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  • July 20, 2020

    Virtual Ethics Café: COVID-19 & Racism (Part 1 of 3)

    MARL and the Centre for Professional and Applied Ethics at the University of Manitoba have conducted Ethics Cafés for several years. With the onset of COVID-19, our in-person event turned virtual to allow us to continue having meaningful dialogues about ethical issues. 

    On June 18th, we held a virtual Café on COVID-19 and Racism. Thirty people joined us to discuss three questions relating to the issue. If you want to learn more about the dialogue that occurred, this three-part blog post series will summarize some ideas and suggestions that came out of the Virtual Ethics Café on COVID-19 and Racism.  These discussions are vital as we are all struggling to adjust to the new social norms and are concerned about the increased impact that racism continues to have on various community groups. We recognize that racism is differentiated among different groups, and various historical and societal factors impact the experiences of different communities. Through the development and discussion of these questions, we recognized that different populations are affected by racism in many different ways.

    COVID-19 Responding to Racism

    Question 1: There have been increased incidents of racism during the global pandemic, especially related to people of Asian descent. However, there is no formal system to report and respond to acts of racism in Manitoba. How do you challenge bystanders who witness racism, yet take no action? Who should be responsible to address racism issues in public spaces?

    The groups looked at a variety of perspectives when answering this question. They explored the dynamics of responding to a specific situation, discussed a need for education and the importance of social structures that are specifically designated to address racism. Overall, there was a recognition that within Canada, racism is experienced differently in different communities. There are multiple histories of colonization and migration to the country. Therefore, it is essential to examine the power dynamics between and among different groups, how structures are designed, and how they perpetrate racism in distinct ways to different groups.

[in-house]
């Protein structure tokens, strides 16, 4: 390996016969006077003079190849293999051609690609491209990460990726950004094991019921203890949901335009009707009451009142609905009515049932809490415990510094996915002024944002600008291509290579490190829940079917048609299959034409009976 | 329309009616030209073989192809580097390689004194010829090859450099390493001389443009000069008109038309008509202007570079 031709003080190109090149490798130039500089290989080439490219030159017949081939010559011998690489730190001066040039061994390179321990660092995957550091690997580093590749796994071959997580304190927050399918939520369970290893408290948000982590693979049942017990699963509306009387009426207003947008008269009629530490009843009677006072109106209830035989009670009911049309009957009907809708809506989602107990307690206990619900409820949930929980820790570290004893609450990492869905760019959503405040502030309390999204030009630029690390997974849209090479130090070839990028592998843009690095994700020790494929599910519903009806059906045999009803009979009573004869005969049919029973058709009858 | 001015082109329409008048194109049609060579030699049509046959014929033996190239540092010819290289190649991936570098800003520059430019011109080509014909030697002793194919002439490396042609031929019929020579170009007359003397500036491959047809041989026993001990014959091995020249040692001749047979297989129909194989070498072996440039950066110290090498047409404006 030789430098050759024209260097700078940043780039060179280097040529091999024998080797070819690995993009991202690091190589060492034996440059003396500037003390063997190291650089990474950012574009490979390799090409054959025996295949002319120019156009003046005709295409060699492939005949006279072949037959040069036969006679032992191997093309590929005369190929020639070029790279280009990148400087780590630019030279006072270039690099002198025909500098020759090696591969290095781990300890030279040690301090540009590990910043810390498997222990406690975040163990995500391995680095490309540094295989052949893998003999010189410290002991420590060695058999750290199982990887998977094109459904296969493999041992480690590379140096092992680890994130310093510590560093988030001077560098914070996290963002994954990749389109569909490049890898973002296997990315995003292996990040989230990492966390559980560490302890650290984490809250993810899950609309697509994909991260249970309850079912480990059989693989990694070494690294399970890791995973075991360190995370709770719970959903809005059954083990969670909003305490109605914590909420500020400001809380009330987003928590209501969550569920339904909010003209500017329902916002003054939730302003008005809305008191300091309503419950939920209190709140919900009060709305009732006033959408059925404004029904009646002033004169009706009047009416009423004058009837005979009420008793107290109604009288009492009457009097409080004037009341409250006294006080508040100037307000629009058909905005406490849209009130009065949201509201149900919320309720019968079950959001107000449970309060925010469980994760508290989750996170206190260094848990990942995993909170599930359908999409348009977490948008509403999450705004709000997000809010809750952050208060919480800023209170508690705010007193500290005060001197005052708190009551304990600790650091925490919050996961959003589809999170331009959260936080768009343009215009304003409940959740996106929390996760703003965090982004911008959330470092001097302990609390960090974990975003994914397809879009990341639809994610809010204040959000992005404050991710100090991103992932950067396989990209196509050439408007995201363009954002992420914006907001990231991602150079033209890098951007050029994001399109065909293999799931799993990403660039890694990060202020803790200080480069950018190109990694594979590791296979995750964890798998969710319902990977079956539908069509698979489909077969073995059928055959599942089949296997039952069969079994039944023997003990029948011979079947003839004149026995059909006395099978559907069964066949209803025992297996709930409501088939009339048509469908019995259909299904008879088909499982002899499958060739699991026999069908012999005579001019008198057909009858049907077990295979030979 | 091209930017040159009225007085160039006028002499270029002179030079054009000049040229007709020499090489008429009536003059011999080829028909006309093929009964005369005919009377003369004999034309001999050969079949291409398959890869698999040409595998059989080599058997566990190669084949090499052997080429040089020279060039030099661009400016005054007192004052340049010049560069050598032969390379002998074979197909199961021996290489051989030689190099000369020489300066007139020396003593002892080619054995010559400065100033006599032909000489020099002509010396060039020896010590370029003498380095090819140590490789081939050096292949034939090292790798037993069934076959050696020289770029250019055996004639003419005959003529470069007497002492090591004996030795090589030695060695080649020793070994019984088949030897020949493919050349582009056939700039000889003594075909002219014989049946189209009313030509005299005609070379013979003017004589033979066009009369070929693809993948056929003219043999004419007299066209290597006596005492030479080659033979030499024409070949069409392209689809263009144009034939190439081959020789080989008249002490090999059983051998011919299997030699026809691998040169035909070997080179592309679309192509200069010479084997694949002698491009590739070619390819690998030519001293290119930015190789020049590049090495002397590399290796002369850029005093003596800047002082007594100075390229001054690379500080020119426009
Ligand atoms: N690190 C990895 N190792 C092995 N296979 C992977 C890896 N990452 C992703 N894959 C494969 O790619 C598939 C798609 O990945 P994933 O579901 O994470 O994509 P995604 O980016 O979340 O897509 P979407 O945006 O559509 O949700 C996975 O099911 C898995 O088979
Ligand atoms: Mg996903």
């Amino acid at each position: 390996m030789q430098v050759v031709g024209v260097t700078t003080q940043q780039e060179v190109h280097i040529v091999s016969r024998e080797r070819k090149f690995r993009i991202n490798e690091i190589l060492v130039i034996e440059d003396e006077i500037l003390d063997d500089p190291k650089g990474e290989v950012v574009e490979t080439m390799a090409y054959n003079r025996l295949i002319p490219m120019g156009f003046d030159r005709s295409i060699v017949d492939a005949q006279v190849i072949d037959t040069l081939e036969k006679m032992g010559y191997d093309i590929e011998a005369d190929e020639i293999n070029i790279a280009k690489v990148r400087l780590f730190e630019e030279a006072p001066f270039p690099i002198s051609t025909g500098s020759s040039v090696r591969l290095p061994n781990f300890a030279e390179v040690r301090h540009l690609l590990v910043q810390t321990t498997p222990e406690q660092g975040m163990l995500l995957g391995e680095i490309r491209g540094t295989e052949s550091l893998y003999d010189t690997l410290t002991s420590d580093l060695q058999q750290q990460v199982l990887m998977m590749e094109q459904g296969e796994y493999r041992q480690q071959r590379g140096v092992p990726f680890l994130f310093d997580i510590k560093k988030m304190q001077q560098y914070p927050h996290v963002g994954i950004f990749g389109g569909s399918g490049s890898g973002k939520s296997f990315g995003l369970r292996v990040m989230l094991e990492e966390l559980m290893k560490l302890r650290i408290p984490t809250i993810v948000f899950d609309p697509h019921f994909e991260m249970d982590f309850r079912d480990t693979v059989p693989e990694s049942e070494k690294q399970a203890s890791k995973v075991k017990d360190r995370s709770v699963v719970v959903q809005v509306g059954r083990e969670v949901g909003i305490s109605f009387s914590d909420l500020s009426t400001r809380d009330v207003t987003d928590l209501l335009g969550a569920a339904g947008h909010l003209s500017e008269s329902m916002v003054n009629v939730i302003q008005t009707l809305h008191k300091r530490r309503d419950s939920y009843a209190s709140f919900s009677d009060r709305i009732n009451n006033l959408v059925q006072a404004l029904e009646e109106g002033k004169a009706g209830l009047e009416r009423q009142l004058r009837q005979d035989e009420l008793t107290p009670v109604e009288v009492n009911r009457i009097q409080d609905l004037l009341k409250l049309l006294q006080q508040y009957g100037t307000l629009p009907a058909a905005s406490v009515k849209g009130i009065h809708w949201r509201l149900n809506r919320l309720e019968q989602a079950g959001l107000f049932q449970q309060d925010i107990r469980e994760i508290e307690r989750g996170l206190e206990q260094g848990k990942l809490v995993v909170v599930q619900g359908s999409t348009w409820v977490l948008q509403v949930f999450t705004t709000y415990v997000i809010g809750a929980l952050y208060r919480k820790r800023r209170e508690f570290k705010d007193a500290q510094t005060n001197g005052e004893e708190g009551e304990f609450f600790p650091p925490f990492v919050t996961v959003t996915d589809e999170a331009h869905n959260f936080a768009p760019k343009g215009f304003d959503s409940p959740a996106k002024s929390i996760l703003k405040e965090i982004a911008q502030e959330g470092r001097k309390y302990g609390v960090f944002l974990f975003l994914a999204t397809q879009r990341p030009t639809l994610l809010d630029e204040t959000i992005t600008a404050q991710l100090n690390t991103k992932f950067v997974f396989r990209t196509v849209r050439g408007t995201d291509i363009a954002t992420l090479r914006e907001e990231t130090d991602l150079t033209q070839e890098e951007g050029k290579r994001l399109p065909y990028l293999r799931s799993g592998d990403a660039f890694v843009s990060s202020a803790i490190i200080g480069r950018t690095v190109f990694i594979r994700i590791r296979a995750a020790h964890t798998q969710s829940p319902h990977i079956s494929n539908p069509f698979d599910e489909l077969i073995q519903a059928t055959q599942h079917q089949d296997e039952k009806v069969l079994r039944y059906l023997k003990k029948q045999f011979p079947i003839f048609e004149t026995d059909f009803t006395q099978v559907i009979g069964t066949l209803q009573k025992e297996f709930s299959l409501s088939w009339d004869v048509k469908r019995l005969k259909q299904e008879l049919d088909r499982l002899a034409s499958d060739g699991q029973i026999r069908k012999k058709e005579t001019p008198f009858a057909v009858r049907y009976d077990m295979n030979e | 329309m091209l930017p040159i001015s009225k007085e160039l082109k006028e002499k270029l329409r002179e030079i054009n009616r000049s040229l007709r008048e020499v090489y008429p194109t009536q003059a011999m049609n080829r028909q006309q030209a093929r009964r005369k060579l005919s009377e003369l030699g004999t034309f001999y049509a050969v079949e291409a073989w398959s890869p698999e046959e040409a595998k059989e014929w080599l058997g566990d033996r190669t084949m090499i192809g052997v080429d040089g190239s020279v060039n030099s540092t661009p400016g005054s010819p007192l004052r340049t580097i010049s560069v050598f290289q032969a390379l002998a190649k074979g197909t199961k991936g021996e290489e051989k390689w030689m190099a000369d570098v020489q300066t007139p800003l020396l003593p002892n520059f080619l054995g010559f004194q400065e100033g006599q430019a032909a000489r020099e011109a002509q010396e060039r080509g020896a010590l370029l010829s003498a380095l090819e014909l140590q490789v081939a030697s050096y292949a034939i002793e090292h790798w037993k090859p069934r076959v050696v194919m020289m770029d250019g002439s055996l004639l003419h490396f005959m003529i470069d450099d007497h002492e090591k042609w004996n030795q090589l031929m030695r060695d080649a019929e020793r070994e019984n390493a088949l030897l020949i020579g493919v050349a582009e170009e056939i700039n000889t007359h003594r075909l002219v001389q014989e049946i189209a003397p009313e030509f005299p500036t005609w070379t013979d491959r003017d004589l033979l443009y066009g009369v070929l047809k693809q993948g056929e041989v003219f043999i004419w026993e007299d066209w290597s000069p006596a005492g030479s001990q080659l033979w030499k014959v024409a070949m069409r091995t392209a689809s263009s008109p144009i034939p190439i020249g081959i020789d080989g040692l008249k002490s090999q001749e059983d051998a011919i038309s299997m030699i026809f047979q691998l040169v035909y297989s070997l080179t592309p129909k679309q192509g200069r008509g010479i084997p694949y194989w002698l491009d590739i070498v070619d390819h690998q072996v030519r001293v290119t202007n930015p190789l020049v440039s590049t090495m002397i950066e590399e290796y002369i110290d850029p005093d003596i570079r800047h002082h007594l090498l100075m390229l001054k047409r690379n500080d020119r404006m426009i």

Discussion on specific interventions during an act of racism emphasized the importance of safety, both for the victim of racism and the person intervening. The first suggestion was to make sure the person experiencing racist acts was moved into a safe space. Participants suggested asking specific questions to bystanders that could prompt thinking about the event and how they could have responded because everyone has different experiences that impact how they react in a particular situation. While it would be good for everyone to intervene during a racist incident, not everyone has the skills or ability to address the conflict in a productive manner. Some people don’t feel confident getting ‘out of their comfort zone’ and discussing these issues. It was mentioned that there is a need for people with privilege to intervene. Some people who are visible minorities may not feel comfortable or safe intervening in different environments. Therefore it was suggested that it is important to be aware that some bystanders may have difficulty responding because of previous trauma or physical/mental challenges.

    One group identified the issue of responding to and addressing microaggressions, not just larger incidences of racism. Therefore, there is a need to start conversations about what comments are racist and why they might be hurtful. This group also suggested that the wording of the discussion question itself, using ‘challenge bystanders,’ implies an aggressive approach that may not be effective. One participant emphasized that acting during an event requires compassion and curiosity. Other possible responses are to provide a kind gesture to the person experiencing the racism, to show that you are in solidarity with them. Therefore, there is a need for further education, self-awareness, and looking for ways to show solidarity with the victim.